In this special section Stephen Adams reviews the microdrive
THE MICRODRIVE with the Interface 1 module has produced the biggest improvement to the Spectrum yet. It cannot do everything a disc drive can do but it is much cheaper and the interface contains three modules for the price of one.
The interface unit controls the Microdrives and RS232 communications/printer interface and a network which allows you to talk to another 63 Spectrum users. The unit fits underneath the Spectrum and an edge connector under its hood pushes on to the back of the Spectrum.
The unit is provided with two screws which replace two of the original screws in the case of the Spectrum to hold it tight and prevent wobble. It also raises the Spectrum 20 degrees to a comfortable typing angle. That system also applies to the Microdrive which has a plastic plate underneath each drive. That can be re-positioned to screw together two adjacent Microdrives underneath the interconnecting socket to strengthen it.
On the back of the unit are three sockets and a duplicate of the expansion connector, so other devices can be plugged in. Another interface by Sinclair called the Interface 2 will plug in there to give access to ROM cartridges and a joystick interface soon. There is a socket on the back of the unit which looks like an Atari joystick interface but do not plug your joystick into it - it is the RS232 interface and you could damage it.
The RS232 interface is a standard way of connecting printers and other devices like modems which use only one wire to pass data across. Each byte is broken into eight binary bits - see the BIN function in the Spectrum manual - and sent down one bit at a time. That method of swapping information is called serial access and is used on all the Interface 1 devices, including the Microdrive.
That involves timing the length of each bit and so the speed of the RS232 can be set to match the speed of the device from which you are sending or receiving data. Speeds up to 19,200 bits per second - the baud rate - can be set easily by POKEing a number into two new system variables listed in the new manual provided with the interface. Those system variables take up another 58 bytes after the ones listed in the original manual.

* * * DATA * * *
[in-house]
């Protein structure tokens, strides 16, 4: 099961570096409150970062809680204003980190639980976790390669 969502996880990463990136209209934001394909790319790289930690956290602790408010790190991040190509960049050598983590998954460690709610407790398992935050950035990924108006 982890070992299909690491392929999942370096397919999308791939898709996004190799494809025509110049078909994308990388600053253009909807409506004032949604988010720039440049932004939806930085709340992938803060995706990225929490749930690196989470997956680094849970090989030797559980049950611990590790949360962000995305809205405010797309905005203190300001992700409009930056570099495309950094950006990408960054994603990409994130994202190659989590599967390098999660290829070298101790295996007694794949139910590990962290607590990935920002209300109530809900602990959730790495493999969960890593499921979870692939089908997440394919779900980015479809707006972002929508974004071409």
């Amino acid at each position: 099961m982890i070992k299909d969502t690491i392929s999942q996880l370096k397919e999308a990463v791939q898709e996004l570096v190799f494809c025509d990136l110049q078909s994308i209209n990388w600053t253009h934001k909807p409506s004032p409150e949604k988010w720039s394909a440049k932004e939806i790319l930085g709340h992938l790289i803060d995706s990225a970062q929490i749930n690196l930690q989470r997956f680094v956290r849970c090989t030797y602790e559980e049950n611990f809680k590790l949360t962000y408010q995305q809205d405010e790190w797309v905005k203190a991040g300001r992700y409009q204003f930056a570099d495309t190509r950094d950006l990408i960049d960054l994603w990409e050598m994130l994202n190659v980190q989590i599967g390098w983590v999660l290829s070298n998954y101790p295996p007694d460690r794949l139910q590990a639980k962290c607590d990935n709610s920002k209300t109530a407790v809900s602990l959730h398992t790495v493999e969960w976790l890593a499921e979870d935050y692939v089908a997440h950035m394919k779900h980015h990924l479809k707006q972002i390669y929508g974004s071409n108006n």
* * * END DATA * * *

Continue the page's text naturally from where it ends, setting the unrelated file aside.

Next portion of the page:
|'It is assumed that if you want to connect an RS232 device you will know how to use it'|
The RS232 allows you to feed data in and out over the two data lines TX data and RX data but it also has two other control wires to keep an eye on things. They are called DTR and CTS. They are used to tell the Spectrum when information is ready from the device to which it is connected by using the DATA TERMINAL READY (DTR) input. The CLEAR TO SEND (CTS) output does the same but tells the device the Spectrum wants to send data.
None of that appears in the manual and it is assumed that if you want to connect an RS232 device you will know how to use it. Tips are given such as for setting-up the printer to work the Spectrum but they are all about programming. The socket is not a standard socket, so Sinclair will provide a conversion cable at a cost of £14.95 to a full size 25-way 'D' plug.
The RS232 can be sent two types of data, eight-bit binary codes and seven-bit text-only information which omits all control signals and graphics and expands the Basic keywords to full words. The channel is set to "b" or "t" by the FORMAT "t or b"; baud rate command.
The "b" mode usually is used for sending data which controls the RS232 device and therefore should not be printed. The "t" mode is for all the information which normally would appear on the screen. Programs and data can be sent over the RS232 interface easily using the command LOAD* and SAVE*. Those and other asterisk commands indicate to the Spectrum that the new 8K ROM installed in the interface is required and switches it in to the ROM area.
It also means that you could use it to write your own Basic commands as any errors, like the asterisk after LOAD, jump to a location in RAM which holds the place of the next machine code instruction. By POKEing that number with the location of your own machine code routine, any errors can be checked for new commands and if a program is running could cause the new command to be done.
Sinclair has made Basic the operating system of all the devices connected to the interface and so you will have to learn to use the channels and streams information contained in the new manual along with the various extensions to Basic provided by the new ROM.
Streams are OPENed by using OPEN# number of stream (from 4-16); "n" (or "m" or "b" or "t"); followed by a "name" for Microdrive files, a station number for the network or nothing for the RS232. The n stands for network, the m for Microdrive and the b or t as described for the RS232. They make the device available for reading or writing to the device, but not both. The stream acts as a tunnel or passage to the device - or channel - for a particular purpose; more than one stream may be OPENed to a channel and the screen, keyboard and Sinclair printer can also be used this way.
A data file existing on a Microdrive, for instance, can only be read. If you wish to put in more data or change the contents you will have to transfer the whole file from one stream to another, creating a different file and making the changes as you go. Programs, however, must be loaded into memory and then SAVEd back on to the device - if possible - in full, using the entire 48K or 16K of memory; it is not possible to INPUT parts of a program.